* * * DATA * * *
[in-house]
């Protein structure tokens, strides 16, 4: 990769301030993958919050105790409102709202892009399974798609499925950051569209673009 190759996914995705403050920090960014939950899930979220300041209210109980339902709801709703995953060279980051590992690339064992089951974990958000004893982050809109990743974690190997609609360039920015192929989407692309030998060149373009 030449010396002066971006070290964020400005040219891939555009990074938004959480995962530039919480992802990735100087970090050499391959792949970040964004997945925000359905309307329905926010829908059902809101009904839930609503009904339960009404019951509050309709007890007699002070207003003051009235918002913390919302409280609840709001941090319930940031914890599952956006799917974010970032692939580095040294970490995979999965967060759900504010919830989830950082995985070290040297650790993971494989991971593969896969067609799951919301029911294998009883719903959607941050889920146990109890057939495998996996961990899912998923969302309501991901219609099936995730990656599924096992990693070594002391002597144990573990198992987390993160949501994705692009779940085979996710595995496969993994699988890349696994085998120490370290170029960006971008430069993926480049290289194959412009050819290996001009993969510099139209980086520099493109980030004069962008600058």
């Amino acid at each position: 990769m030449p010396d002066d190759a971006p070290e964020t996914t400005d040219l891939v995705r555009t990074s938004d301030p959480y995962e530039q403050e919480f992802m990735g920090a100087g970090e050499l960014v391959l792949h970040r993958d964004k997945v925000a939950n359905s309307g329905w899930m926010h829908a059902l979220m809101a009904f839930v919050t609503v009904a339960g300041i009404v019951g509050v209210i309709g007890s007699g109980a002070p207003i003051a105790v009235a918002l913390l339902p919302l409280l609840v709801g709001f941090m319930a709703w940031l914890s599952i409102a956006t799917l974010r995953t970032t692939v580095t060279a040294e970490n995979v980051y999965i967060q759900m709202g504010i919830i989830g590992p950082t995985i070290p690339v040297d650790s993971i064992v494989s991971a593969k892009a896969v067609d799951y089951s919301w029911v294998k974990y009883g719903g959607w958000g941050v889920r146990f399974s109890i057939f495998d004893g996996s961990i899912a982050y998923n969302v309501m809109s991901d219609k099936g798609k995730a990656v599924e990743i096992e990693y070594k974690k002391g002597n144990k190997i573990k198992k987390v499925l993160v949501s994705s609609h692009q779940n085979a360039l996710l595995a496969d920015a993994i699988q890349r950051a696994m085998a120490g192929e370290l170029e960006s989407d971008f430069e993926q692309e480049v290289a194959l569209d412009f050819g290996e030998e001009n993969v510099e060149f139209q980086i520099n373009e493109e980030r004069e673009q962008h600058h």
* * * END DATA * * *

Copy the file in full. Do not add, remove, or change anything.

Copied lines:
[in-house]
């Protein structure tokens, strides 16, 4: 990769301030993958919050105790409102709202892009399974798609499925950051569209673009 190759996914995705403050920090960014939950899930979220300041209210109980339902709801709703995953060279980051590992690339064992089951974990958000004893982050809109990743974690190997609609360039920015192929989407692309030998060149373009 030449010396002066971006070290964020400005040219891939555009990074938004959480995962530039919480992802990735100087970090050499391959792949970040964004997945925000359905309307329905926010829908059902809101009904839930609503009904339960009404019951509050309709007890007699002070207003003051009235918002913390919302409280609840709001941090319930940031914890599952956006799917974010970032692939580095040294970490995979999965967060759900504010919830989830950082995985070290040297650790993971494989991971593969896969067609799951919301029911294998009883719903959607941050889920146990109890057939495998996996961990899912998923969302309501991901219609099936995730990656599924096992990693070594002391002597144990573990198992987390993160949501994705692009779940085979996710595995496969993994699988890349696994085998120490370290170029960006971008430069993926480049290289194959412009050819290996001009993969510099139209980086520099493109980030004069962008600058």
């Amino acid at each position: 990769m030449p010396d002066d190759a971006p070290e964020t996914t400005d040219l891939v995705r555009t990074s938004d301030p959480y995962e530039q403050e919480f992802m990735g920090a100087g970090e050499l960014v391959l792949h970040r993958d964004k997945v925000a939950n359905s309307g329905w899930m926010h829908a059902l979220m809101a009904f839930v919050t609503v009904a339960g300041i009404v019951g509050v209210i309709g007890s007699g109980a002070p207003i003051a105790v009235a918002l913390l339902p919302l409280l609840v709801g709001f941090m319930a709703w940031l914890s599952i409102a956006t799917l974010r995953t970032t692939v580095t060279a040294e970490n995979v980051y999965i967060q759900m709202g504010i919830i989830g590992p950082t995985i070290p690339v040297d650790s993971i064992v494989s991971a593969k892009a896969v067609d799951y089951s919301w029911v294998k974990y009883g719903g959607w958000g941050v889920r146990f399974s109890i057939f495998d004893g996996s961990i899912a982050y998923n969302v309501m809109s991901d219609k099936g798609k995730a990656v599924e990743i096992e990693y070594k974690k002391g002597n144990k190997i573990k198992k987390v499925l993160v949501s994705s609609h692009q779940n085979a360039l996710l595995a496969d920015a993994i699988q890349r950051a696994m085998a120490g192929e370290l170029e960006s989407d971008f430069e993926q692309e480049v290289a194959l569209d412009f050819g290996e030998e001009n993969v510099e060149f139209q980086i520099n373009e493109e980030r004069e673009q962008h600058h």